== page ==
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Holyvigil

This Game Should Have Auto-Travel And Here's An Example Of How It Could Work

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In big worlds (these world's will take 2 hours to travel from top to bottom) where a lot of your time can be spent on the road there needs to be a way to be able to stay entertained otherwise you just don't do the travel or you quit in frustration (of not being able to do the cool things in the game)/boredom. I remember back in Vanilla WoW or Warhammer Online when a lot of flight paths had not been connected efficiently. I chose to not go to exciting places/play the game because of how boring the travel time between it was and because I had to have my hands on the arrow buttons the entire time. I have also played games like Eve Online where that was mitigated by auto-travel!

 

Imagine a world where I can not only fly a space ship but I can also watch videos and read a book (In RL and as I like to imagine my character doing) at the same time! In Crowfall with Auto-travel I could not only ride a horse/ride in a carriage but I could also read a book!

 

How could this be implemented? A player/guild could build a stables and build roads and then subsequently connect the road with another stable. The game would then allow the player to click on the stable and the player would automatically travel along the road to the other stable. This would not speed the amount of time it took to get there. It only allows for a hands free ride.

 

You could be required to have discovered the stable in order to travel to it. Or you could be required to have the stable owners permission. Or be part of that person's guild.

 

This opens up the possibility of trading actually being a viable profession in this game by making it not deathly boring. It allows players to establish gate houses with toll booths for blocking the players and allowing the people who made road to make a profit off of the flow of traffic.

 

It also allows bandits to set up temporary palisades and stakes to stop and trap the traders on the road.

 

Auto travel could be a risky endeavor since you might not notice the players surrounding you or coming towards you.

 

Also since it is a predefined path there may be a faster but more risky path. For example you could travel through a forest filled with hostiles.

Edited by Holyvigil

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I thought this was gonna be a thread about teleporting.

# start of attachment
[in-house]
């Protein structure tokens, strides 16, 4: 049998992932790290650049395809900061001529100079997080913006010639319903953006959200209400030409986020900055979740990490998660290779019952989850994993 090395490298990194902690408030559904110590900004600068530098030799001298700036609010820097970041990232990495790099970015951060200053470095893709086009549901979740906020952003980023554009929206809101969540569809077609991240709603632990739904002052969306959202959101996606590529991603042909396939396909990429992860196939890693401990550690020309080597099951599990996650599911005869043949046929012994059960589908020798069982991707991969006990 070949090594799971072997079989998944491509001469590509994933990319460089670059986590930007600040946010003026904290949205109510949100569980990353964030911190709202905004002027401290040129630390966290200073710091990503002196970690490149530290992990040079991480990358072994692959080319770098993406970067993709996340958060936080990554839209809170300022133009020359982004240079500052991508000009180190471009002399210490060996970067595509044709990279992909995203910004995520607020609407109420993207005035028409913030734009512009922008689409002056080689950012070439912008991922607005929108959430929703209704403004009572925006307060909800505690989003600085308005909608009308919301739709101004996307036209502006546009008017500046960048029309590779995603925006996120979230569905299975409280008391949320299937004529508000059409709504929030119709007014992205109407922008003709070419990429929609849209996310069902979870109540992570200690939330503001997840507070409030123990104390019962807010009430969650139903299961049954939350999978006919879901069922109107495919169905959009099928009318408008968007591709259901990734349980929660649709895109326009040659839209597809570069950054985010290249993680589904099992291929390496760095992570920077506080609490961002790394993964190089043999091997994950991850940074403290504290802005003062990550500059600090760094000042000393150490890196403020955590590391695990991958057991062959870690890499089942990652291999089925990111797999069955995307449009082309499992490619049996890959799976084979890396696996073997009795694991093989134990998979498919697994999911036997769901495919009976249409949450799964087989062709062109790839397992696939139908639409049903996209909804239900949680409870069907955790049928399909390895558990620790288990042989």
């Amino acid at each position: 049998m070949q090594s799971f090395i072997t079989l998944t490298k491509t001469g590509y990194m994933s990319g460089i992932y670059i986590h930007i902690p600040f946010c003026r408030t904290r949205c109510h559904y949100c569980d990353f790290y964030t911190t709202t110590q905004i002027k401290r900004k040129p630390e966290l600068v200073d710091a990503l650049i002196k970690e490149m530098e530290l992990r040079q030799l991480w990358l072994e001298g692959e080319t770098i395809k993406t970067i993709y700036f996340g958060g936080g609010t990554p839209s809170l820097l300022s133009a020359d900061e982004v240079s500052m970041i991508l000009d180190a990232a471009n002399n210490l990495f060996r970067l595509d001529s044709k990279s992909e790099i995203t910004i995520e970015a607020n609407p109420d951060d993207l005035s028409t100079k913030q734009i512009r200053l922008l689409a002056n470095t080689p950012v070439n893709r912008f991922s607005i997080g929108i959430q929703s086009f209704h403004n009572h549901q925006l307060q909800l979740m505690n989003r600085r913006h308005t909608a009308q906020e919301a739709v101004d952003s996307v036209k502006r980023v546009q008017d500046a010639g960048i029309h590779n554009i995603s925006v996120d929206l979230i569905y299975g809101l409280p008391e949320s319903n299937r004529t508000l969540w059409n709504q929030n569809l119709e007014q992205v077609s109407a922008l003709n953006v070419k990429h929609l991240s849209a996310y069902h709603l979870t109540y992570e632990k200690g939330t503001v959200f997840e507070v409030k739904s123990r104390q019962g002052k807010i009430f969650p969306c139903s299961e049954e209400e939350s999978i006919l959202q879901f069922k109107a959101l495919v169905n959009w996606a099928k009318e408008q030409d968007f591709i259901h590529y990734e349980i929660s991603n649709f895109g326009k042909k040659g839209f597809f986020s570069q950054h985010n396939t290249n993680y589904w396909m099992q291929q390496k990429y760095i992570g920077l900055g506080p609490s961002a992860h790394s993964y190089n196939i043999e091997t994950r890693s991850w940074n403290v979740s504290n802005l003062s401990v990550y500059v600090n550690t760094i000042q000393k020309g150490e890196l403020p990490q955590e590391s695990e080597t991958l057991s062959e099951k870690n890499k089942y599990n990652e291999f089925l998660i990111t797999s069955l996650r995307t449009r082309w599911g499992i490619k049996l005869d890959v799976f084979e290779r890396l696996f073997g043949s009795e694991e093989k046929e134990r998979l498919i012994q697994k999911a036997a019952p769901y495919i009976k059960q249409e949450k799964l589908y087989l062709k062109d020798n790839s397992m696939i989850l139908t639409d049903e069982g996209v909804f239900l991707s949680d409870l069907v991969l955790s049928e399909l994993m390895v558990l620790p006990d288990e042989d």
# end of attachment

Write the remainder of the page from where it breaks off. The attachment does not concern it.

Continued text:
I agree with your view on how travel should work. Basically, player-ran and managed. 

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**off-topic**

 

I hope it's just me, and I am sorry to point this out, but when I read some of you saying "I remember back in WOW when..", I can't go any further. :D

 

**off-topic*

 

yep, I stopped reading past that aswell.

 

No thanks to any form of autotravel or fast travel,  the game becomes so boring.

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I like the idea of livery systems, but not automation. Having a player involved with ferriering people back and forth along a road would solve this, but I'd hate to be that guy when an ambush decided it was going to happen.


 

 

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I'm fine with traveling mechanics that are based on the following principles:
 

  1. Its player built, we expand our reach by building and defending infrastructure that is vital for faster travel.
  2. You are still exposed to enemies for the duration of the travel.

Much like eve, traveling "automatically"  (autopilot) could be a option that comes with great risks.

I like the idea behind stables, forcing players to feed the horses, making food more important and adds another strategic element to the game.
It also makes stable keeping a business idea. Building road is a common goal for the alliance and roads should increase all movement riding or otherwise.

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I think there are two sides to the coin.

 

First and foremost, what you're saying is important to consider. Long travel times between locations, particularly if your team or guild is spread out, can not only be an issue of your success in the campaign but also whether or not you actually enjoy playing. I'm a huge fan of these big, open landscapes, so no compromises there. I think that mounts, however, may ease this burden.

 

The other part of it is that the trading and economic aspect of Crowfall may be enhanced by this mechanic. Instead of everyone heading to one "Uncle Bob" crafter who has the highest skills in everything, they might "buy local" or branch. This also provides the opportunity for some crafter to increase their prices simply based on convenience, and not necessarily quality. Travel is dangerous, especially along established roads, so if you're the only crafter in the area who's selling to everyone, and players don't want to make the journey or need supplies immediately, you suddenly become a lot more valuable.

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What's the risk in dying if you can auto travel naked?

Time, if you auto travel naked and die. you might realize it far to late and waste a lot of time.

Also, where are you going naked and what will you do there?

 

Edited by XroW

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What's the risk in dying if you can auto travel naked?

 

That'd be true if your items in your bank can be accessed anywhere that a bank exists.

 

What if your gear could only be stored in a single place? Traveling anywhere naked would be completely pointless then. You wouldn't be able to get naked, travel somewhere, and re-gear at your destination. You'd travel naked and stay naked. Who wants to do that besides nudists?